Not a blink from any of the Chinese students as this slide pops up, while my US friend and I exchange a raised eyebrow or two. This projection of a Chinese military strike, the class was assured, was made in Taiwan.

*apologies for excessive punning and any pronoun confusion

With plenty of Tibet in the middle, and even me tripping over on ice-skates. Yes, that’s right: your humble author has committed the equivalent of blogging masturbation and uploaded a compilation of clips from traveling in China to YouTube. My only excuse for this shameless self-indulgence is that I am home sick and have nothing better to do. And my sole defense is that I had a clip of my cat playing the keyboard but in a temporary moment of sanity decided not to include it:

In other news – and in a vain attempt to redeem this post – I am hearing and seeing some anectodal evidence that swine flu is hitting Beida and Tsinghua. Of course, it could just as well be a spate of bad colds with the winter arriving: the symptoms are indistinguishable, with the exception of the feverish desire to upload travel clips to YouTube that characterises H1N1 (oh no!). But a lot of students are calling in sick, and one Beijing hospital has had 6,000 calls in the last two days.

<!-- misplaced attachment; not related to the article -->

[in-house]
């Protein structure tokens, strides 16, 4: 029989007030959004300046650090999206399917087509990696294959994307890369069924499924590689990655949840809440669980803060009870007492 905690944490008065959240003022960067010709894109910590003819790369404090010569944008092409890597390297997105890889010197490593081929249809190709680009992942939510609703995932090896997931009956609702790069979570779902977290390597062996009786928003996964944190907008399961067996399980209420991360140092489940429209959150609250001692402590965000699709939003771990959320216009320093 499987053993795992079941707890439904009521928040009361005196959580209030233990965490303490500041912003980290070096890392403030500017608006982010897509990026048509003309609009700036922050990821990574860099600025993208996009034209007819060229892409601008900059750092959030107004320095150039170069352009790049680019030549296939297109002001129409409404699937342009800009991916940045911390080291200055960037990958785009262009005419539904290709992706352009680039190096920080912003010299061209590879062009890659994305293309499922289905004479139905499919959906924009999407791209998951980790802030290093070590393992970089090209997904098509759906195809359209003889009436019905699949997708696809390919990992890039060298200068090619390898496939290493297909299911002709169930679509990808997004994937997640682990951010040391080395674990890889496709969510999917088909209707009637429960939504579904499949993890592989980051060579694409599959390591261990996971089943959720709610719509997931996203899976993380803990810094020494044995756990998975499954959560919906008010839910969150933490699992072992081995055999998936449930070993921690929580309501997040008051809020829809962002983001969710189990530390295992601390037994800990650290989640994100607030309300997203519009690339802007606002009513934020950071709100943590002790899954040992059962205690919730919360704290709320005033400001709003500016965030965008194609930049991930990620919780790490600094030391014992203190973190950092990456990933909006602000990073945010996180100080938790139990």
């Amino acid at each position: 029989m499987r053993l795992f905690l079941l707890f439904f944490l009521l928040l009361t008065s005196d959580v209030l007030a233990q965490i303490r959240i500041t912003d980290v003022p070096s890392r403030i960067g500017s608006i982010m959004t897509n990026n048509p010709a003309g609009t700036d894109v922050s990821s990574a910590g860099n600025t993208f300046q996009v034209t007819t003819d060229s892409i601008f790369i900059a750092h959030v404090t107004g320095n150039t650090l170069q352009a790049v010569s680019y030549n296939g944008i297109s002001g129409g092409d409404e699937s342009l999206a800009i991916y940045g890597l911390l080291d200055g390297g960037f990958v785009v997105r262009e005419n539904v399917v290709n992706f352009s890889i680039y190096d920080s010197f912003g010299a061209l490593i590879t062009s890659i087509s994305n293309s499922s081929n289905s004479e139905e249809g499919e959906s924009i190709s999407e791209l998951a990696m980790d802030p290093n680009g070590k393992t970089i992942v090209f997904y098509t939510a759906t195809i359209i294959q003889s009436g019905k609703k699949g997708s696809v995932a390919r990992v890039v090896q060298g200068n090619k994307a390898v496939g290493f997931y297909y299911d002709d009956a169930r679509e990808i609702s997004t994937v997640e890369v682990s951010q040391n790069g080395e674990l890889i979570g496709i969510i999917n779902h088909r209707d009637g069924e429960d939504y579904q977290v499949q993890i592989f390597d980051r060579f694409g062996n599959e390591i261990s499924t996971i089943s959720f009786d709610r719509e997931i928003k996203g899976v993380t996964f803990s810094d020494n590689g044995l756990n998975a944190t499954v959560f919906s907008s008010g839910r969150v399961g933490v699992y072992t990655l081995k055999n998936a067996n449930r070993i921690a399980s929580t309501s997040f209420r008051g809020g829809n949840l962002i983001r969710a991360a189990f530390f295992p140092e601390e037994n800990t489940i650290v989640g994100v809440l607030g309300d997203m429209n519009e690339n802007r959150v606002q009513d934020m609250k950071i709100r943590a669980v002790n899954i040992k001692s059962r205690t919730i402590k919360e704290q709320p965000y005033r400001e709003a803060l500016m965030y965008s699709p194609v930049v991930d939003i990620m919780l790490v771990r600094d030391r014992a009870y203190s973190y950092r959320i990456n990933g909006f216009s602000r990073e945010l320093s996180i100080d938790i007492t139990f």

Last week, The China Beat ran a post by me about the new generation of young Chinese students – like those I follow on this blog. Here, courtesy of Anastasia Maximchuk, is a longer version of its introduction translated into Chinese.

Oh, if you’re reading this in an RSS, the below might appear (as it does in my RSS reader) as a series of exclamation marks and odd squiggles which looks like a rather beautiful alien language. If you click through to the site itself it should work.






我承认自己具有相同的征兆:我在北京大学过了一年,在危险的、可以传染的这代年轻人中(可能因为自己是西方人,所以对我来说跟本来照样的环境)。“老虎庙”,请原谅我的无礼,让我介绍一下。我同意 – 最新一代隔离国家历史的程度比别的一代高,即使不是最高的。跟以前的一代相比,特别50年代的人,现代的青年更会得到具体信息和资料多得多。要说可乐代替水或者看西方电影变成一种时尚的问题,我本人看不到这中消极影响。尽管文革之中的童年可以给一代的人带来各种各样的精神变更严厉冷酷无情,但是这个压力也可以让人们的思想对某个新的建议更开发。



And for those of you to whom the above, despite displaying correctly, still looks like a series of odd alien squiggles, here is the original English:

China’s New New Youth

In 1915, in Shanghai, Chen Duxiu founded a magazine called qingnian zazhi (青年杂志), or Youth Magazine. Soon after, it was renamed xinqingnian (新青年): New Youth. Perhaps Chen came to feel that the youth of the times had something new to offer China, or that his writers had something new to offer China’s youth. Either way, the magazine and the name captured the spirit of the New Culture Movement which led to May 4th. New Youth aimed to call China out of its Confucian slumber with plain, angry writing by the likes of Lu Xun, and essays promoting democracy. Later, it more heavily promoted Marxism and eventually provided an intellectual base for the Communist Party which Chen co-founded in 1921. The name was iconic for a China fresh out of imperial rule, standing up for a new and fairer future.